A hysteresis loop (polarization vs. volts) is displayed in FIG. 10 showing electrical measurements of an epoxy filled and polished hydrothermal PZT 30/70 (zirconium to titanium) on stainless steel according to the present invention. The measurements were taken from a sample approximately 14 microns thick and utilized gold in the top electrode.

While particular embodiments have been described, alternatives, modifications, variations, improvements, and substantial equivalents that are or may be presently unforeseen may arise to applicants or others skilled in the art. Accordingly, the appended claims as filed, and as they may be amended, are intended to embrace all such alternatives, modifications, variations, improvements, and substantial equivalents.

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Non-Patent Citations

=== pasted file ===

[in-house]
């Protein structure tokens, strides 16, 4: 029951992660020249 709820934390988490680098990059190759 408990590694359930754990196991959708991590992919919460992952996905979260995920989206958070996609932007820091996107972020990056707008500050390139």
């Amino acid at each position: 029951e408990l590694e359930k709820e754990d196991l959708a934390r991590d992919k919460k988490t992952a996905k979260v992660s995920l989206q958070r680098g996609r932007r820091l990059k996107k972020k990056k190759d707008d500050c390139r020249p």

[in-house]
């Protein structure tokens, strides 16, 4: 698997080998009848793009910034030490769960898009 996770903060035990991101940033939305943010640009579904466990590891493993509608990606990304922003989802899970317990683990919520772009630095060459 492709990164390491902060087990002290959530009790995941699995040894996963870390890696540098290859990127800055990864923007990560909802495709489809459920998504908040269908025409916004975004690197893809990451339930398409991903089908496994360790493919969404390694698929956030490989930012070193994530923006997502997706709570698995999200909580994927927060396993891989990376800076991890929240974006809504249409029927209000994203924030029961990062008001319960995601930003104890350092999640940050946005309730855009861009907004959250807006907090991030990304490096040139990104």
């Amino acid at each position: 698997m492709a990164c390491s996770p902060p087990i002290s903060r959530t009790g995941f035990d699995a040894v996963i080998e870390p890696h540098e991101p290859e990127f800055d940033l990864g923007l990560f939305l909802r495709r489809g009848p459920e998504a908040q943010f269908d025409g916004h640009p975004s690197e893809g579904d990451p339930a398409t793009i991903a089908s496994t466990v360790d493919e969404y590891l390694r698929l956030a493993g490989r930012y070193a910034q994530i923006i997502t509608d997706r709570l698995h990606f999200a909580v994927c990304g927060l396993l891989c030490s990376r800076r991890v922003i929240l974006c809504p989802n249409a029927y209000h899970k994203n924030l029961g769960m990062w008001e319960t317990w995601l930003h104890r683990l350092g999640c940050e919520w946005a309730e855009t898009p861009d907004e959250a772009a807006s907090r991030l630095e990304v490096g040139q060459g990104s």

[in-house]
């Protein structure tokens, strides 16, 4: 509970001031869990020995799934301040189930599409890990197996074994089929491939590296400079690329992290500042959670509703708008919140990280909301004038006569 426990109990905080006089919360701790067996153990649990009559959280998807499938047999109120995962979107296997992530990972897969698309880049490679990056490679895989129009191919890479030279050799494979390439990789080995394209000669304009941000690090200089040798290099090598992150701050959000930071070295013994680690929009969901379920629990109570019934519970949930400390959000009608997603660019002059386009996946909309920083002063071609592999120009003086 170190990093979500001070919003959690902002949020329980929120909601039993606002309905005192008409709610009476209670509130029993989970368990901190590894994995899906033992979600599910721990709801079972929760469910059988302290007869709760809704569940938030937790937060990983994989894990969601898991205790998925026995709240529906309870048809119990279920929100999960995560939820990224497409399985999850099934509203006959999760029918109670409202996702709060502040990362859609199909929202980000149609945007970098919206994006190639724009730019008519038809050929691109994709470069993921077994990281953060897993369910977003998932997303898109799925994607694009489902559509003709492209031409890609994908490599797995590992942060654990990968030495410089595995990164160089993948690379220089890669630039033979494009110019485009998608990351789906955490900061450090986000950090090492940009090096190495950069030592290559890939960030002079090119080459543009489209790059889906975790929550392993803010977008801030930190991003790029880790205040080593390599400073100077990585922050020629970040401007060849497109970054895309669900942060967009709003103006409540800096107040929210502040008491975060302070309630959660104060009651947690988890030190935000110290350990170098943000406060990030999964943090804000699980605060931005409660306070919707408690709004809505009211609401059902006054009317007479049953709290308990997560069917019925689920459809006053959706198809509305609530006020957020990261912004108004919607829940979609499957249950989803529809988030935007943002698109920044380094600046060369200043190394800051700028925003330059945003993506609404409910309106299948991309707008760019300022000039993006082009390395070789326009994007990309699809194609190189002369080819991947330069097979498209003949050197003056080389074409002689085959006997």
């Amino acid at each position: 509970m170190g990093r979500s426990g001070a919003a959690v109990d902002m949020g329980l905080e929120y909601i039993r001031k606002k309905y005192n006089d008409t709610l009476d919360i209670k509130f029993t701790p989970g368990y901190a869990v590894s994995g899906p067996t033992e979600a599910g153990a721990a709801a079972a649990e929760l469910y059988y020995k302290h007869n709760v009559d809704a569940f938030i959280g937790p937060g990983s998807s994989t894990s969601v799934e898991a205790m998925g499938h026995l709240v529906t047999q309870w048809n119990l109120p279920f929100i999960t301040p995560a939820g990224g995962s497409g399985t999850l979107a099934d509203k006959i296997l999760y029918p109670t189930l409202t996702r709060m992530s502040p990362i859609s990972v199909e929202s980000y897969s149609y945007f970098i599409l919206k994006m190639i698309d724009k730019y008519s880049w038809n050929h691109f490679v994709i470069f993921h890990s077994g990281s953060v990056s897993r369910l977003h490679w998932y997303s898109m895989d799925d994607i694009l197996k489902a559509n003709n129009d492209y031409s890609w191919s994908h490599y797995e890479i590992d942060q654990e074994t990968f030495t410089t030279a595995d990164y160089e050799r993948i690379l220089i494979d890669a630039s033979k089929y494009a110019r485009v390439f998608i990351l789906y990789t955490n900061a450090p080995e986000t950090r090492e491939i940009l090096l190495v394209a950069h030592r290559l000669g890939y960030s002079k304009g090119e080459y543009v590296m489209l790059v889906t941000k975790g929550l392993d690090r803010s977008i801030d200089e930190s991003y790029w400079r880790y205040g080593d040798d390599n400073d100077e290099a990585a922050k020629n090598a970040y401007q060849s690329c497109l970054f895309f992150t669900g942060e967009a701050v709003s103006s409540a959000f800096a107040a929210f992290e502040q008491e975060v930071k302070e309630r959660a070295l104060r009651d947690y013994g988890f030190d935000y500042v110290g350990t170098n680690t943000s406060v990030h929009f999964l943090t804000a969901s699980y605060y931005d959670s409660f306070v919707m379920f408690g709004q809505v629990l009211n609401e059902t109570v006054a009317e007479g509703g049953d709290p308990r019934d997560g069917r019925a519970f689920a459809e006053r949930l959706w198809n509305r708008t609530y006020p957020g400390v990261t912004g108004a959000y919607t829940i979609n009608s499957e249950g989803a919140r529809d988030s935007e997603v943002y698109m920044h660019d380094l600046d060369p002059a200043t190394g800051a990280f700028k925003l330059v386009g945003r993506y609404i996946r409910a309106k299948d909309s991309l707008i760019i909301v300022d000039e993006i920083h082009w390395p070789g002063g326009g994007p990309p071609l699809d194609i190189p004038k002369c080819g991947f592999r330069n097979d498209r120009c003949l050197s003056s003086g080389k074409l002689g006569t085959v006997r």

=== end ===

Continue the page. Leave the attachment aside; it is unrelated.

Reference
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Referenced by
Citing PatentFiling datePublication dateApplicantTitle
US8179026 *Aug 31, 2009May 15, 2012University Of MassachusettsNanotubes, nanorods and nanowires having piezoelectric and/or pyroelectric properties and devices manufactured therefrom
US8631548 *Sep 15, 2009Jan 21, 2014Ngk Insulators, Ltd.Method for producing crystallographically oriented ceramic
US20100071179 *Sep 15, 2009Mar 25, 2010Ngk Insulators, Ltd.Method for producing cyrstallographically oriented ceramic
Classifications
U.S. Classification310/358, 257/347, 117/35, 117/902
International ClassificationH01L41/22
Cooperative ClassificationY10S117/902, H01L41/317, H01L41/1876
European ClassificationH01L41/39, H01L41/22
Legal Events
DateCodeEventDescription
Mar 8, 2013FPAYFee payment
Year of fee payment: 8
Apr 9, 2009FPAYFee payment
Year of fee payment: 4
Jun 18, 2003ASAssignment
Owner name: PALO ALTO RESEARCH CENTER INCORPORATED, CALIFORNIA
Free format text: ASSIGNMENT OF ASSIGNORS INTEREST;ASSIGNOR:SOLBERG, SCOTT E.;REEL/FRAME:014206/0115
Effective date: 20030618